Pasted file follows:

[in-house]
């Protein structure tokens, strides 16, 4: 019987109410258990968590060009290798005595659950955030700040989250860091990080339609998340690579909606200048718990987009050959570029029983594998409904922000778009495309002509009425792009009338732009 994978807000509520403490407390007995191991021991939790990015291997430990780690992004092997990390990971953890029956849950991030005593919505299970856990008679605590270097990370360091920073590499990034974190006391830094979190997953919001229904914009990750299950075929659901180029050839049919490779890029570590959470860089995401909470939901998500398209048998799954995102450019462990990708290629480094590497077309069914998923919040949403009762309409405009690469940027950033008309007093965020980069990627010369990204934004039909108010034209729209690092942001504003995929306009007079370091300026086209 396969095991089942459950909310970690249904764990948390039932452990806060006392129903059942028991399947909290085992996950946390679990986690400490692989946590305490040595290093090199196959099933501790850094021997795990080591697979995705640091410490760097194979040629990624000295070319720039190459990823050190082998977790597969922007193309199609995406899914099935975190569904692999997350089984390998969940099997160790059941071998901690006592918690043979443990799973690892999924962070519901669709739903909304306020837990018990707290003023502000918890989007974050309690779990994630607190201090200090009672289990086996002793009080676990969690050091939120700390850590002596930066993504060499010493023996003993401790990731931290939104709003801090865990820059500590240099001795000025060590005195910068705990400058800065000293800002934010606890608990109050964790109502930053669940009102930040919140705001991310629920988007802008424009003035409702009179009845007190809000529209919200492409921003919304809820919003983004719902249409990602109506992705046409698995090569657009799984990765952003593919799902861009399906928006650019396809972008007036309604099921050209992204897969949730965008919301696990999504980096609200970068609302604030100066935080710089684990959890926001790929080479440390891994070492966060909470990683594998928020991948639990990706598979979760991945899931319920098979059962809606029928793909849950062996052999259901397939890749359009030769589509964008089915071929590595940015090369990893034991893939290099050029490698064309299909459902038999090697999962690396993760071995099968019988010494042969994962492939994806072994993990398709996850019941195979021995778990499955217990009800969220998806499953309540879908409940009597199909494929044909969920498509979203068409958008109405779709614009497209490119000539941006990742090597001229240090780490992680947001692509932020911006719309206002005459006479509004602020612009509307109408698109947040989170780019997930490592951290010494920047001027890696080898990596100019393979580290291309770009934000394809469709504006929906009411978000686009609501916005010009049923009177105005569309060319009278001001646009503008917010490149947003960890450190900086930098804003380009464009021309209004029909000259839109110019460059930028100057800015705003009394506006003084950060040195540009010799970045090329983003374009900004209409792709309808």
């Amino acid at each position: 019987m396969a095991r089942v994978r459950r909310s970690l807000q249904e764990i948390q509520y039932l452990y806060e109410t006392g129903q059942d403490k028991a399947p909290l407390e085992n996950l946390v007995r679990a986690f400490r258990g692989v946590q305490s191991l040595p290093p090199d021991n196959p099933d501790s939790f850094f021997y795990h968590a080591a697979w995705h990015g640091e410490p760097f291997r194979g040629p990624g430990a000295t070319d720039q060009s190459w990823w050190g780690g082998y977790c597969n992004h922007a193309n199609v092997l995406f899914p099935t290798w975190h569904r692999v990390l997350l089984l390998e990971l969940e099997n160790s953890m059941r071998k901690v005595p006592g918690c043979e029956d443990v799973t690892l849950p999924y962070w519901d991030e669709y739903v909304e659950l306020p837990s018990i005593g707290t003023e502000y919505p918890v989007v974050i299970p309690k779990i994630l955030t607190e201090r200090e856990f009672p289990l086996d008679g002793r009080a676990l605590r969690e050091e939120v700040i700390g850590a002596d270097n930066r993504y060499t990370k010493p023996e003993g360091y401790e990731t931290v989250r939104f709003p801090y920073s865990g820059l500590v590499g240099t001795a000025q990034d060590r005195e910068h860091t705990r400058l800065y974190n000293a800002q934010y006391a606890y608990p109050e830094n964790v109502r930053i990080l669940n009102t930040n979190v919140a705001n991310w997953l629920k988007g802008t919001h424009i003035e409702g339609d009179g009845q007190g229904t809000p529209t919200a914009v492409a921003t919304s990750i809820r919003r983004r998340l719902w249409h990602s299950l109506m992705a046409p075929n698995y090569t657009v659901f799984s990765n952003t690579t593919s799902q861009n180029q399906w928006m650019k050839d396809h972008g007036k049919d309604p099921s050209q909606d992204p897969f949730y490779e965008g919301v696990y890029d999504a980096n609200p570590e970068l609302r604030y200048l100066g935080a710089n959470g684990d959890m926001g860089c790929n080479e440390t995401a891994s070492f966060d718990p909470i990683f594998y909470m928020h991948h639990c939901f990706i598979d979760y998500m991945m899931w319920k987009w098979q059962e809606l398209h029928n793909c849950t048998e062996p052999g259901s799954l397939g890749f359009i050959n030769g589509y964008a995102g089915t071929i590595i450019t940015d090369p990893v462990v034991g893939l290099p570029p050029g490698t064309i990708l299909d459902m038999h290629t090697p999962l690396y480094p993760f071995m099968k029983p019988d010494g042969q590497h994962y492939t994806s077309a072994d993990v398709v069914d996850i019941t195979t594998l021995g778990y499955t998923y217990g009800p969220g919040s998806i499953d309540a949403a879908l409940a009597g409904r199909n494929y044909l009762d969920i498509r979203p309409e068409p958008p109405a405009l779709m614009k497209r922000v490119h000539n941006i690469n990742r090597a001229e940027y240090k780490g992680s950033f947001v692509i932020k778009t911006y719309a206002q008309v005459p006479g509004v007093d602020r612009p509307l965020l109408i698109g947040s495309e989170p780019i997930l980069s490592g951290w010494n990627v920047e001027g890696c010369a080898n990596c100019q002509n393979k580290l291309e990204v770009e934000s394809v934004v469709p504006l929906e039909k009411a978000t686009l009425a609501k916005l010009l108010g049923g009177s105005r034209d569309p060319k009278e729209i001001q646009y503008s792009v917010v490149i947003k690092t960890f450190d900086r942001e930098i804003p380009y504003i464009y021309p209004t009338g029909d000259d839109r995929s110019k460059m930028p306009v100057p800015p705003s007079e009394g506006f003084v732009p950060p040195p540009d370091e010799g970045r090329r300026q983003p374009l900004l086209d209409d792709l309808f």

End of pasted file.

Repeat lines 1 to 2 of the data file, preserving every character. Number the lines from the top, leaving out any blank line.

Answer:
[in-house]
């Protein structure tokens, strides 16, 4: 019987109410258990968590060009290798005595659950955030700040989250860091990080339609998340690579909606200048718990987009050959570029029983594998409904922000778009495309002509009425792009009338732009 994978807000509520403490407390007995191991021991939790990015291997430990780690992004092997990390990971953890029956849950991030005593919505299970856990008679605590270097990370360091920073590499990034974190006391830094979190997953919001229904914009990750299950075929659901180029050839049919490779890029570590959470860089995401909470939901998500398209048998799954995102450019462990990708290629480094590497077309069914998923919040949403009762309409405009690469940027950033008309007093965020980069990627010369990204934004039909108010034209729209690092942001504003995929306009007079370091300026086209 396969095991089942459950909310970690249904764990948390039932452990806060006392129903059942028991399947909290085992996950946390679990986690400490692989946590305490040595290093090199196959099933501790850094021997795990080591697979995705640091410490760097194979040629990624000295070319720039190459990823050190082998977790597969922007193309199609995406899914099935975190569904692999997350089984390998969940099997160790059941071998901690006592918690043979443990799973690892999924962070519901669709739903909304306020837990018990707290003023502000918890989007974050309690779990994630607190201090200090009672289990086996002793009080676990969690050091939120700390850590002596930066993504060499010493023996003993401790990731931290939104709003801090865990820059500590240099001795000025060590005195910068705990400058800065000293800002934010606890608990109050964790109502930053669940009102930040919140705001991310629920988007802008424009003035409702009179009845007190809000529209919200492409921003919304809820919003983004719902249409990602109506992705046409698995090569657009799984990765952003593919799902861009399906928006650019396809972008007036309604099921050209992204897969949730965008919301696990999504980096609200970068609302604030100066935080710089684990959890926001790929080479440390891994070492966060909470990683594998928020991948639990990706598979979760991945899931319920098979059962809606029928793909849950062996052999259901397939890749359009030769589509964008089915071929590595940015090369990893034991893939290099050029490698064309299909459902038999090697999962690396993760071995099968019988010494042969994962492939994806072994993990398709996850019941195979021995778990499955217990009800969220998806499953309540879908409940009597199909494929044909969920498509979203068409958008109405779709614009497209490119000539941006990742090597001229240090780490992680947001692509932020911006719309206002005459006479509004602020612009509307109408698109947040989170780019997930490592951290010494920047001027890696080898990596100019393979580290291309770009934000394809469709504006929906009411978000686009609501916005010009049923009177105005569309060319009278001001646009503008917010490149947003960890450190900086930098804003380009464009021309209004029909000259839109110019460059930028100057800015705003009394506006003084950060040195540009010799970045090329983003374009900004209409792709309808």